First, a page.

This course has three main objectives. Firstly, we will familiarize you with basic concepts of organization, such as design, communication, leadership, learning and innovation; and the way they have been understood historically in organisation studies. Secondly, we will introduce you to a processual view of organizing to understand and analyse the phenomenon of organization in a fast moving and constantly changing world. Lastly, we asks you to critically engage with these concepts in groups while analysing cases from the shipping industry and presenting them in class.


The focus of organization analysis is organization as a subject in itself. This means that we will look at various industries, not only shipping, with regard to organization, as well as trends in professional organization in public and private sector. The purpose of this focus is to stimulate innovation from other industries into the shipping industry.

Teaching methods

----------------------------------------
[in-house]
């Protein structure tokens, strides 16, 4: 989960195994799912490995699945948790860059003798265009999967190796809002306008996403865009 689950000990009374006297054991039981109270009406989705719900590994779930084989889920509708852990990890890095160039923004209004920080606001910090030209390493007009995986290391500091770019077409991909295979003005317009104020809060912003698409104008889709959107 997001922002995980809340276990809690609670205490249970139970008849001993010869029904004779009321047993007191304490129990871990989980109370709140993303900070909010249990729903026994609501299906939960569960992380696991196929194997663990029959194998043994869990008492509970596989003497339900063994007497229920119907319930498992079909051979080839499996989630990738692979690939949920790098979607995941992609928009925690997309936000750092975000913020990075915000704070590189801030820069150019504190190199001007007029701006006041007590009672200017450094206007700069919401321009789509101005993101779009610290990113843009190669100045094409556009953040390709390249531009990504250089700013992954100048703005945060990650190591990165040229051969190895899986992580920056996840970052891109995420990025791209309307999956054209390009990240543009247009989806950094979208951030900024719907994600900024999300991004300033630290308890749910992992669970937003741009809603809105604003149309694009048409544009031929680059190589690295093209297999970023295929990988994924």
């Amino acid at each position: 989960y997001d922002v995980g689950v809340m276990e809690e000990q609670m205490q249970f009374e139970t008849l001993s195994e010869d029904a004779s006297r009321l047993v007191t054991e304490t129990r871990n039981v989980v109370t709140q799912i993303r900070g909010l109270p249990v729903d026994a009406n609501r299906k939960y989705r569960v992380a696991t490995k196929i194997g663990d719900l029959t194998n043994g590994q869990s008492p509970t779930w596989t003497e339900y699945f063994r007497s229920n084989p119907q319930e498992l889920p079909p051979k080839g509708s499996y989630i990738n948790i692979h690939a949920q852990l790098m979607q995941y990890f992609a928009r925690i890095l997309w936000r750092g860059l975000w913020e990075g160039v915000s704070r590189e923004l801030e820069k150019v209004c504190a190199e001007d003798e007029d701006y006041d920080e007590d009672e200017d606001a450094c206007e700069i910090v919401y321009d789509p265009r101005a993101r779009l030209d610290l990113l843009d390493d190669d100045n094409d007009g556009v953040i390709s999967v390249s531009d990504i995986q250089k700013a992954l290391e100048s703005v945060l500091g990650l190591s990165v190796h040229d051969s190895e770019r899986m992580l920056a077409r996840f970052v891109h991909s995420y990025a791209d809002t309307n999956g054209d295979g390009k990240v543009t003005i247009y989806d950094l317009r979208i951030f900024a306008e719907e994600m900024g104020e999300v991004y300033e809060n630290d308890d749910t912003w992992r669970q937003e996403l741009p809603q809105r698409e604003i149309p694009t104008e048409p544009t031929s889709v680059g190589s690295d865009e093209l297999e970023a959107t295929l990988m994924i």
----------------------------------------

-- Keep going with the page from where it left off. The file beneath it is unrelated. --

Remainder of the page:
The journey through the organizational landscape will have tree reflective stops or elements. Based on a range of teaching methods and course materials, the concepts from the course will be introduced in class. As you exit the class room and enter your maritime context, you will apply these concepts in practice. After your practical application of the theories we will meet in class again and discuss what you found and learned. In this way there is a threefold division of the learning process: 1) classical organizational theory teaching, 2) practical application in maritime context and 3) discussion of learning output of the theory in practice exercise. This oral theory in practice exercise is performed in groups formed in the first session. The philosophy behind this design is that different kinds of learning appears in the classroom through presentation of different theories and in the field through application in practice and that the best results occur when these contexts and modes of learning are combined.